“Throughout this process I have been working closely and in good faith with the White House Counsel and my personal counsel to address the unprecedented nature of my role,” added Ivanka Trump, who will serve as a special assistant to the president.
Ivanka Trump, however, will join not only her father in the White House but also her husband, Jared Kushner, who is a senior adviser to the president.
The arrangement the White House initially announced appeared to defy Justice Department legal opinions that said advisers either had to have an official position or be informal and outside the White House operation.
But by accepting a formal title and government position, Ivanka Trump is going down a route the Justice Department blessed in an opinion issued in January that said there was no obstacle to the president appointing his relatives to posts in the White House.
“We are pleased that Ivanka Trump has chosen to take this step in her unprecedented role as First Daughter and in support of the President,” a spokeswoman for the president told The Times. “Ivanka’s service as an unpaid employee furthers our commitment to ethics, transparency, and compliance and affords her increased opportunities to lead initiatives driving real policy benefits for the American public that would not have been available to her previously.”
Josh Gerstein contributed to this report.
As a candidate, Donald Trump promised rural towns and states hit hard by opioid addiction that he'd solve the epidemic ravaging their communities. "We will give people struggling with addiction access to the help they need," Trump vowed in October.
Trump won many of those communities — often overwhelmingly. But as president, he's proposing deep cuts to research and treatment in favor of funding a border wall to stop drug traffic, while hinting at bringing back policies like criminalization of drug misuse — and announcing Wednesday yet another big presidential commission to study the problem.
Public health advocates say those plans at best duplicate those of the Obama White House and at worst could set back efforts to tackle a problem that contributes to more than 47,000 deaths per year. Many experts advocate treatment and support services over jail for drug abusers, saying they reduce the risk of a person committing another crime.
The emerging Trump strategy, including failed plans to repeal Obamacare protections that enabled millions to get substance abuse treatment, "doesn't bode well for the public health approach, such as it is," said Leo Beletsky, a law professor at Northeastern University who specializes in health and drug policy. He points to Republican rhetoric about criminalizing the crisis, as well as proposed funding cuts to research and treatment.
"This new shift will certainly make the situation much worse," Beletsky added.
Trump will sign an executive order Wednesday creating a high-level opioids commission led by New Jersey Gov. Chris Christie, who has spoken about the need to prioritize treatment for opioid addiction. It includes Attorney General Jeff Sessions, who has suggested more of a crime-and-punishment approach.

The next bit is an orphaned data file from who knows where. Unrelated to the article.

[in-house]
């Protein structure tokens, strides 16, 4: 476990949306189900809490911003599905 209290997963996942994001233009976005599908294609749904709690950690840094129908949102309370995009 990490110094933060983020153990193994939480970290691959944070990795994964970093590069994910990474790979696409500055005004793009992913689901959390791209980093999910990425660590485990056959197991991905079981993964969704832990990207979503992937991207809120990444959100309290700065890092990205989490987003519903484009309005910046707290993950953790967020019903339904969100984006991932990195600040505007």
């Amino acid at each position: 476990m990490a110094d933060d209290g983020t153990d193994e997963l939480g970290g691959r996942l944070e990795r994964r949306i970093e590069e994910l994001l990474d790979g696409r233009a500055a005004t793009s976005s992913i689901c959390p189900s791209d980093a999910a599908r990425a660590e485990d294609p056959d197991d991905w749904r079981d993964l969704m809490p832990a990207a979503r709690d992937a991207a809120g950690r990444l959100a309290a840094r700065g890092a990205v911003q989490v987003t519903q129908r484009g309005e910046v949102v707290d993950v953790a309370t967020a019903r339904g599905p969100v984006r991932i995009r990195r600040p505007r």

Public health experts question the value of the commission. It was just last November when Surgeon General Vivek Murthy released his office's first-ever report on opioids and addiction, which included tools and recommendations collected from more than a year of research. The CDC also released prescribing guidelines after thorough study.
"These people don’t need another damn commission," said a former Obama administration official who worked to address the opioid crisis and asked not to be named. "We know what we need to do. … It's not rocket science."
The White House on Tuesday also shuffled the leadership at the Office of Drug Control Policy, replacing acting head Kemp Chester — a compromise pick between the outgoing Obama and incoming Trump administrations — with acting head Rich Baum, a former Hill GOP staffer who's been critical of legalizing marijuana and wants to tackle drug cartels abroad.
Baum specializes in what's called the "supply side" of drug policy — cracking down on the flow of illegal drugs — as opposed to "the demand side," or treating the end user. Baum is close to GOP policy experts who worked to enact the "war on drugs" tactics under previous Republican presidents, several sources told POLITICO.
But many officials are doubtful about the supply side approach.
“Our hope is they would take a public health approach to addressing this epidemic," said Laura Hanen, chief of government affairs at the National Association of County and City Health Officials. She pointed out that while there have been inroads to clamp down on over-prescribing of prescription opioids, there's been a corresponding uptick in heroin and fentanyl. “You squeeze one end of the balloon and the air goes to the other end. … If we’re only going to use a supply side approach I doubt it ‘ll be very effective.”
Drug-policy experts also worry about Sessions' punitive view of drug abuse and his skepticism about treatment, which he believes seldom works. “We can wish that we could just turn away and reduce law enforcement,” he said in a speech last year. “But I do believe that we're going to have to enhance prosecutions. There just is no other solution.”
The White House issued a budget request recently that would siphon billions of dollars from NIH research and CDC public health work this year while steering about $2 billion toward construction of Trump's border wall with Mexico.